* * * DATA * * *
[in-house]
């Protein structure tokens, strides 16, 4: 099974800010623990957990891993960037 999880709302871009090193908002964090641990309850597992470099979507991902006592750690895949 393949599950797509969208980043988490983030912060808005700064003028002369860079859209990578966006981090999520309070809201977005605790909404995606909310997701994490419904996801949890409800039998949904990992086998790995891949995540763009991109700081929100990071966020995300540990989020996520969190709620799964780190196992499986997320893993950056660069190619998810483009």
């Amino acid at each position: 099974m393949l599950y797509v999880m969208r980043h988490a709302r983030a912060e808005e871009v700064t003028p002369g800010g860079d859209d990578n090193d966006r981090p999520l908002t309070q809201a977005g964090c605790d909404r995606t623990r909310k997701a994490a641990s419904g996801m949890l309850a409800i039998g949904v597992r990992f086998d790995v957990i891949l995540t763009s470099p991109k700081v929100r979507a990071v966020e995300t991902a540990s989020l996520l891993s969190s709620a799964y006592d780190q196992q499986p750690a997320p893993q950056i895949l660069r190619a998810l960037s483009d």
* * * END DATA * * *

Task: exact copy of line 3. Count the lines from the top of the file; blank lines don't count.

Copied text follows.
């Amino acid at each position: 099974m393949l599950y797509v999880m969208r980043h988490a709302r983030a912060e808005e871009v700064t003028p002369g800010g860079d859209d990578n090193d966006r981090p999520l908002t309070q809201a977005g964090c605790d909404r995606t623990r909310k997701a994490a641990s419904g996801m949890l309850a409800i039998g949904v597992r990992f086998d790995v957990i891949l995540t763009s470099p991109k700081v929100r979507a990071v966020e995300t991902a540990s989020l996520l891993s969190s709620a799964y006592d780190q196992q499986p750690a997320p893993q950056i895949l660069r190619a998810l960037s483009d």